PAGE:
March 30 (UPI) — Chinese President Xi Jinping is likely to visit North Korea in July, when both Koreas are scheduled to observe the 65th anniversary of the Armistice Agreement that ended the 1950-53 Korean War.
Hong Kong-based Information Center for Human Rights and Democracy said Xi, who recently began to rule without term limits, could visit Pyongyang in late July, South Korean newspaper JoongAng Ilbo reported Friday.
July 26 will mark the 65th anniversary of the armistice, and the following day, July 27, marks the day when U.N. coalition forces, North Korea and China signed the cease-fire agreement.
Neither North Korea nor China confirmed a final date for Xi’s visit. Pyongyang’s state-controlled news agency said this week Kim Jong Un told Xi he is welcome to visit the North “at a convenient time.”
“The invitation was accepted without hesitation,” KCNA stated.
The recent summit between Xi and Kim in Beijing was followed by the release of China-sanctioned images of the two leaders appearing relaxed and amicable with each other, despite recent tensions and disagreements over North Korea’s nuclear weapons program.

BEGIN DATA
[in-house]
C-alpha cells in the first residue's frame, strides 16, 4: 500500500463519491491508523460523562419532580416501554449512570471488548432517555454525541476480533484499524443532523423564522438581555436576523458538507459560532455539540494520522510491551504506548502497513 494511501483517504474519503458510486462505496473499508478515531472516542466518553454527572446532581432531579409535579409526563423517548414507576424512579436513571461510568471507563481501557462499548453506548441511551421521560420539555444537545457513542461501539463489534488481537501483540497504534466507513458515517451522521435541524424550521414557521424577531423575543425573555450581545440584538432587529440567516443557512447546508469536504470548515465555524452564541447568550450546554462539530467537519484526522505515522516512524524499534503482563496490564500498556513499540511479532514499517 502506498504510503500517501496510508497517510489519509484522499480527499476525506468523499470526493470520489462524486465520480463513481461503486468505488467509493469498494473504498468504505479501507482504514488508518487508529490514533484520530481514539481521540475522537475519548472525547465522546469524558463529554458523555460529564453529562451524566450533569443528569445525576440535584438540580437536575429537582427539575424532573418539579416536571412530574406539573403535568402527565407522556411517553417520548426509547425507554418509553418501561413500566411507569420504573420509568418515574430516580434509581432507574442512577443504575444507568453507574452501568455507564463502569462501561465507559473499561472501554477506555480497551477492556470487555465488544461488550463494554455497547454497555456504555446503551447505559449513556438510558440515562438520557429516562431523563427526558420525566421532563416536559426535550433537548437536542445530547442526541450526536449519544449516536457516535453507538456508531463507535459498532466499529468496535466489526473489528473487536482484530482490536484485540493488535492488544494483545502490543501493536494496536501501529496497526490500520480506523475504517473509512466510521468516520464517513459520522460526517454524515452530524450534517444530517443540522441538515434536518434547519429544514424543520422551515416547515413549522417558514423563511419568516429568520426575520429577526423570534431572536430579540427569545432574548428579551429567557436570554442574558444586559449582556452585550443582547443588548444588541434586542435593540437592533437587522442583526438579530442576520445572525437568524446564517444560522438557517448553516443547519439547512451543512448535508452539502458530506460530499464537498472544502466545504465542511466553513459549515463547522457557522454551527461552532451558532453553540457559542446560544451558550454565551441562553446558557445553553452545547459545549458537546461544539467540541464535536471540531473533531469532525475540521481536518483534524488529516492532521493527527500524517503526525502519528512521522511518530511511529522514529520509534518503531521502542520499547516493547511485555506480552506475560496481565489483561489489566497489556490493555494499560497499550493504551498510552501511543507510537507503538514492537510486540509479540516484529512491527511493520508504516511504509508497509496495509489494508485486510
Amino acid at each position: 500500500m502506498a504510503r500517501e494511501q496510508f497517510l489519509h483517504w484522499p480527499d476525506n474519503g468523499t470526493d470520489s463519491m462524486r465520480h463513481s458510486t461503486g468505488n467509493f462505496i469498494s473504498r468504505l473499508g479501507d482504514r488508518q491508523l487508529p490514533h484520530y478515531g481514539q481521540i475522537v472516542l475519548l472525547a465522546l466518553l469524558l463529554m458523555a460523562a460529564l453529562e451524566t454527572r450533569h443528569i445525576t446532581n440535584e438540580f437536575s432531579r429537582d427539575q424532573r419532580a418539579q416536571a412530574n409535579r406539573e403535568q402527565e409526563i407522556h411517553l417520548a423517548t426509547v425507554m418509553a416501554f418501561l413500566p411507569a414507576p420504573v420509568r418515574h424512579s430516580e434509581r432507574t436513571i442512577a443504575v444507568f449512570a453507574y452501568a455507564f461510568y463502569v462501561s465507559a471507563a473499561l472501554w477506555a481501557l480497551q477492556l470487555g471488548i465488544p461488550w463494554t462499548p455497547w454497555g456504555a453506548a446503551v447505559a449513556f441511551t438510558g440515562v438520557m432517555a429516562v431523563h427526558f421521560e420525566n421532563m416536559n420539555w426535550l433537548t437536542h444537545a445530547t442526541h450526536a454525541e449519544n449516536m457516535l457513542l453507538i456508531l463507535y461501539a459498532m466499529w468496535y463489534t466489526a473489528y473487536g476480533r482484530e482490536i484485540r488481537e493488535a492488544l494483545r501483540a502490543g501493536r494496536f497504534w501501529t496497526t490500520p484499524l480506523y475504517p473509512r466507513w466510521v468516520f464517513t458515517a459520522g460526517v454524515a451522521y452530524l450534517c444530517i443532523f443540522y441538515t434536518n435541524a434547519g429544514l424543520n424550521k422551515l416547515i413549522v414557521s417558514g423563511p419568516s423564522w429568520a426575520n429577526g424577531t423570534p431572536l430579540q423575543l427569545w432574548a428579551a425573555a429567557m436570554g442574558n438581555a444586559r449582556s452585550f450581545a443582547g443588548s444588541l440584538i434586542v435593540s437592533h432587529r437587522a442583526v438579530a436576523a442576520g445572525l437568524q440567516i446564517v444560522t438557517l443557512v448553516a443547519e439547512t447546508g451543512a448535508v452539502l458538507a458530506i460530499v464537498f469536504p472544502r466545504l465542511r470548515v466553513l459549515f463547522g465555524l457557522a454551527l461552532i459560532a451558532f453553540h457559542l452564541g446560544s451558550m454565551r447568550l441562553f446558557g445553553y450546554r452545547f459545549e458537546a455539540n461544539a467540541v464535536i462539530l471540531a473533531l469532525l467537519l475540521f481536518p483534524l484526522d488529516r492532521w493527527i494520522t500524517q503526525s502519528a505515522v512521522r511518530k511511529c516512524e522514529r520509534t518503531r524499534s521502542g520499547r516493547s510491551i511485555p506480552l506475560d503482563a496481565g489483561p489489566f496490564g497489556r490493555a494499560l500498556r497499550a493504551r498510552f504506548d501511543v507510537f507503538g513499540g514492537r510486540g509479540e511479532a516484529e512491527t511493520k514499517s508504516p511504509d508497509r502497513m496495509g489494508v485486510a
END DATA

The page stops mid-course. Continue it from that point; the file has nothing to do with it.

But according to the human rights center in Hong Kong, the two sides did not come to an agreement regarding the extension of a mutual aid treaty between the two countries.
The Sino-North Korean Mutual Aid and Cooperation Friendship Treaty was signed on July 11, 1961, and includes pledges of military assistance in the event of an attack.
The agreement was last extended in 2001 and expires in 2021.
Top Chinese diplomat Yang Jiechi visited South Korea on Friday, a move that may have alleviated some concerns in the South that China was engaging North Korea without regional coordination.
CBS No Cut News reported Friday the special envoy briefed South Korean President Moon Jae-in on details of the summit. Seoul said the discussion was held in way it would improve the outcome for upcoming summits between Kim and Moon, as well as Kim and U.S. President Donald Trump.
Yang also may have told Moon China is considering ending unofficial sanctions on the South that followed the deployment of U.S. missile defense on the peninsula, according to Yonhap.